Frontier Sends Update to 750,000 Customers Hit by Data Hack

Frontier Sends Update to 750,000 Customers Hit by Data Hack

A hacker uses his computer in Dongguan, China's southern Guangdong Province, on Aug. 4, 2020. (Nicolas Asfouri/AFP via Getty Images)

Naveen Athrappully

Naveen Athrappully

6/10/2024

Updated: 6/10/2024

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Telecommunications firm Frontier Communications said that a data breach allowed hackers to access personal details of its customers and put the info up for sale.
On June 6, Frontier notified patrons about the data breach that affected 751,895 individuals.
“On April 14, 2024, we detected unauthorized access to some of our internal IT systems,” the letter said. “Our investigation identified your personal information among the data affected by this incident.”
In an April 15 filing with the U.S. Securities and Exchange Commission, Frontier acknowledged the attack and that the personal data of its users had been stolen. However, further details weren’t available.
On June 2, Brett Callow, a threat analyst at antivirus software firm Emsisoft, said in a post on social media platform X that the cybercrime group RansomHub was behind the hacking incident. She posted a screenshot of RansomHub offering the data for sale.
According to the screenshot, the hacking group claims it has the dataset of more than 2 million Frontier customers. Personal details for sale included names, addresses, emails, social security numbers, credit scores, dates of birth, and phone numbers, with a combined data size of 5 GB.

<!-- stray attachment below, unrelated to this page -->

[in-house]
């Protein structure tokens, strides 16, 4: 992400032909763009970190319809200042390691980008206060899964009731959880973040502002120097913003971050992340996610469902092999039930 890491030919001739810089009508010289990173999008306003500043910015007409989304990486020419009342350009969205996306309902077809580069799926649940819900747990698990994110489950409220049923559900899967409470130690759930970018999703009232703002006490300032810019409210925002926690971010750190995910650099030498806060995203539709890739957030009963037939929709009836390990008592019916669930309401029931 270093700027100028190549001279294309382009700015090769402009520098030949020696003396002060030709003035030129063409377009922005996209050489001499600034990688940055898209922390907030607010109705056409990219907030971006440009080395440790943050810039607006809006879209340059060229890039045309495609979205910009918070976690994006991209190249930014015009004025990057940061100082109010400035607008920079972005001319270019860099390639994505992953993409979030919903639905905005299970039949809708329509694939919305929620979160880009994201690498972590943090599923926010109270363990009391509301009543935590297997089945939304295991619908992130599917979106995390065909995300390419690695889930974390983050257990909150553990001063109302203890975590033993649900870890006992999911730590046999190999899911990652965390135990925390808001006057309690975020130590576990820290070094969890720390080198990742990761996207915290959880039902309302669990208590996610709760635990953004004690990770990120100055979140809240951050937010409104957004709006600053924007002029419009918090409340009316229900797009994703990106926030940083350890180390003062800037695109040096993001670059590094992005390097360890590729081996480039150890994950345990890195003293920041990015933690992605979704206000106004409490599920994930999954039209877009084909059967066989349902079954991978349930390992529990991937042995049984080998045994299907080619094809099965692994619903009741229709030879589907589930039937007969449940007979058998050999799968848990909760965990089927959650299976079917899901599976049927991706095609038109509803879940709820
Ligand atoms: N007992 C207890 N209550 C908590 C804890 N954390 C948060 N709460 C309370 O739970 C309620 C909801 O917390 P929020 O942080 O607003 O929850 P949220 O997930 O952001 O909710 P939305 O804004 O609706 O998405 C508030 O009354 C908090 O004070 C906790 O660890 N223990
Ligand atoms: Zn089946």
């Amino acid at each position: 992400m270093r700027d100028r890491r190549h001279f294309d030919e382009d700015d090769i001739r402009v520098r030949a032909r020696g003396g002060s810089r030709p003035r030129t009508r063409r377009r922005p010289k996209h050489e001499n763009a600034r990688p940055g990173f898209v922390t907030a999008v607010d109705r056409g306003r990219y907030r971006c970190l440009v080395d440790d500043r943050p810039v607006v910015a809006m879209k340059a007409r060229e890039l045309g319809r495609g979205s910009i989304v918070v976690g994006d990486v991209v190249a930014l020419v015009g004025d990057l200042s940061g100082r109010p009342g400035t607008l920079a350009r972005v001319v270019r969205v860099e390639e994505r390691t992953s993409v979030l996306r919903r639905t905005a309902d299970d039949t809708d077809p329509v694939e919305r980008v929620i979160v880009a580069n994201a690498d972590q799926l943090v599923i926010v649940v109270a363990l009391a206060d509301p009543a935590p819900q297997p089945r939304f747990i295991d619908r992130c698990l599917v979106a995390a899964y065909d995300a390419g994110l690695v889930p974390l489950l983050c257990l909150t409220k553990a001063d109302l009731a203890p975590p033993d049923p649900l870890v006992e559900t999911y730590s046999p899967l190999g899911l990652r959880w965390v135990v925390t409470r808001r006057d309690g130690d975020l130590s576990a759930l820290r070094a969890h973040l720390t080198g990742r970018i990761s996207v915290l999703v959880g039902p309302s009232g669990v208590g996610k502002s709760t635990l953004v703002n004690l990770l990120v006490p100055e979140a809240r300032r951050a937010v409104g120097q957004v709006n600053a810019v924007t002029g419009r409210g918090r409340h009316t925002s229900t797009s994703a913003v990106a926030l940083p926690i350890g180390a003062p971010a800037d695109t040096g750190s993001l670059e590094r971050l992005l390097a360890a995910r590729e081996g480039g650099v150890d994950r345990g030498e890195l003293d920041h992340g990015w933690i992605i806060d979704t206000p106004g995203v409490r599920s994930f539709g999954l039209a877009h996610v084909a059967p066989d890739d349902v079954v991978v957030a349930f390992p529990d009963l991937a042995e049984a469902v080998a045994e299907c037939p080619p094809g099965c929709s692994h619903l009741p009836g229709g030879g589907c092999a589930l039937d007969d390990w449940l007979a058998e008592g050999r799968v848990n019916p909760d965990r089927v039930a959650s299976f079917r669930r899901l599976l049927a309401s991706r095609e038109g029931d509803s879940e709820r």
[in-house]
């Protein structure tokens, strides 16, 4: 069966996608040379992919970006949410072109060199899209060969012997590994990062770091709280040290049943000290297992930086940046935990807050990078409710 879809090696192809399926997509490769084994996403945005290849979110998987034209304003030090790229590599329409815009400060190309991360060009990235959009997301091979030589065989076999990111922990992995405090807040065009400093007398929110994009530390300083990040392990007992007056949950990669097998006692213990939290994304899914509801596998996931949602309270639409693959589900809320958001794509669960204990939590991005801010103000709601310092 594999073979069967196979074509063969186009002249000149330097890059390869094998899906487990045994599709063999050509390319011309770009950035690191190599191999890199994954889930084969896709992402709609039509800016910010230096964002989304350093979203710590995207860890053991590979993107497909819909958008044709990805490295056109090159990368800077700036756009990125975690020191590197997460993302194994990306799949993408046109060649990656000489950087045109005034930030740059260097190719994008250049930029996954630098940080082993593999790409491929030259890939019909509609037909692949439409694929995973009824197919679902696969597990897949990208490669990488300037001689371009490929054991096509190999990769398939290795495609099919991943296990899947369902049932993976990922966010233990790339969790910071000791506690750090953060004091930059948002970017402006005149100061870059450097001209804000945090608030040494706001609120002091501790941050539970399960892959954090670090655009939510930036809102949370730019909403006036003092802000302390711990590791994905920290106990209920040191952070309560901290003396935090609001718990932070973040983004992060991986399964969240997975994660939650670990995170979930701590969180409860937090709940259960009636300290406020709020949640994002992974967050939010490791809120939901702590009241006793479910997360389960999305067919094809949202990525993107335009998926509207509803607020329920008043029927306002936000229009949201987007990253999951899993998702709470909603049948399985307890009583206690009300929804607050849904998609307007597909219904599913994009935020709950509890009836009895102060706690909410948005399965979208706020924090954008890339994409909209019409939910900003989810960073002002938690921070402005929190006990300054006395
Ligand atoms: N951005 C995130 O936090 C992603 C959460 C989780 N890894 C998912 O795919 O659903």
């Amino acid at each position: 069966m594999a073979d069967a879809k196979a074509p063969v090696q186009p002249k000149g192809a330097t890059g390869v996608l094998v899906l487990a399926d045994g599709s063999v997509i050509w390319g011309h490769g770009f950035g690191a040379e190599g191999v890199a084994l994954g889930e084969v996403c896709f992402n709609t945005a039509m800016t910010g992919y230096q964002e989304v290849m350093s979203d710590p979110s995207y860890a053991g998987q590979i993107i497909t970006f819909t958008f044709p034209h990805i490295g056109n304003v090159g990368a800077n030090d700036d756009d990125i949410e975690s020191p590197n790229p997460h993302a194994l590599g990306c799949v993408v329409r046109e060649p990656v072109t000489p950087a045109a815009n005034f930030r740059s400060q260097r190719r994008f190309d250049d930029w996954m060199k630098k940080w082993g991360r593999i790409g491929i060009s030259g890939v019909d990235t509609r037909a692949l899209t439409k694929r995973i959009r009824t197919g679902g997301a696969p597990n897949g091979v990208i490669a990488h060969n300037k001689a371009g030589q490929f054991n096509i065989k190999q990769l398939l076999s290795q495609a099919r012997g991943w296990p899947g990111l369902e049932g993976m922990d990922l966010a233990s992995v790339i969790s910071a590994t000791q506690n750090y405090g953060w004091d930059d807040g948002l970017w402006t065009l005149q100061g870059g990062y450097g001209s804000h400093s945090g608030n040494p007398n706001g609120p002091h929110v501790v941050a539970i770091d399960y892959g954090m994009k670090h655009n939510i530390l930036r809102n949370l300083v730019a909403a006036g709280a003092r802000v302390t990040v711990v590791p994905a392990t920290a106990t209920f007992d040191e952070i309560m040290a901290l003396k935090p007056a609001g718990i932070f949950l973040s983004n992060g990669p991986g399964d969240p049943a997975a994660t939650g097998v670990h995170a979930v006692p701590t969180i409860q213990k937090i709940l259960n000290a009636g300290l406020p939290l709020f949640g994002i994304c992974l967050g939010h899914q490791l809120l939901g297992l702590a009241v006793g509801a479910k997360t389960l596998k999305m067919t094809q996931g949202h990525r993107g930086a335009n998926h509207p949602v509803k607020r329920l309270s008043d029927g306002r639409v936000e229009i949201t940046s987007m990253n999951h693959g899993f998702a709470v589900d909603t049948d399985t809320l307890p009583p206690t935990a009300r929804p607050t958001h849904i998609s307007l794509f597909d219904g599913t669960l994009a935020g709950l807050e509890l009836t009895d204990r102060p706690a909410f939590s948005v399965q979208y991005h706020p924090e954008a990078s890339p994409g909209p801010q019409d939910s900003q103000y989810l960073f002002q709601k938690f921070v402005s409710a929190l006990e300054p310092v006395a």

While RansomHub claimed they gave Frontier two weeks to contact them, the company does not “care about clients data,” the hacking group stated, according to the screenshot.
In the June letter to users, Frontier said that after discovering the hacking incident in April, the company “retained leading cybersecurity experts to support the investigation and contain the incident.”
“We also took steps to further strengthen our network security and prevent further access by the third party. We have notified law enforcement and applicable regulatory authorities,” the company said.
Frontier, which serves about 3.5 million customers across 25 U.S. states, is offering all affected customers free credit monitoring and identity theft resolution services for one year through the risk advisory firm Kroll.
The company also advised customers to “remain vigilant against incidents of identity theft and fraud by reviewing your account statements and monitoring your free credit reports for suspicious activity and to detect errors.” Customers who have questions can contact the firm at (866) 898-2643.
RansomHub victimized 45 entities between February and April this year, according to a May 9 report from cybersecurity firm Forescout. The United States was home to the most victims, 13, followed by Brazil, with six, and the UK, Spain, and Italy, with three each.
RansomHub’s hacking operation began in February. Their first victim was YKP LTDA, a financial consulting company from Brazil, according to Forescout.
Also targeted by the hacking group was Change Healthcare, one of the biggest health payment processing companies globally, which acts as a clearinghouse for 15 billion medical claims annually.
Change Healthcare was attacked by hackers affiliated with the hacking group AlphV in February. Some AlphV members had been recruited into RansomHub, the report said.
RansomHub refrains from targeting China, North Korea, Cuba, and the Commonwealth of Independent States, a group of 11 nations from the former USSR, according to a report by cybersecurity company SOC Radar.
SOC suggests RansomHub “likely” has roots in Russia.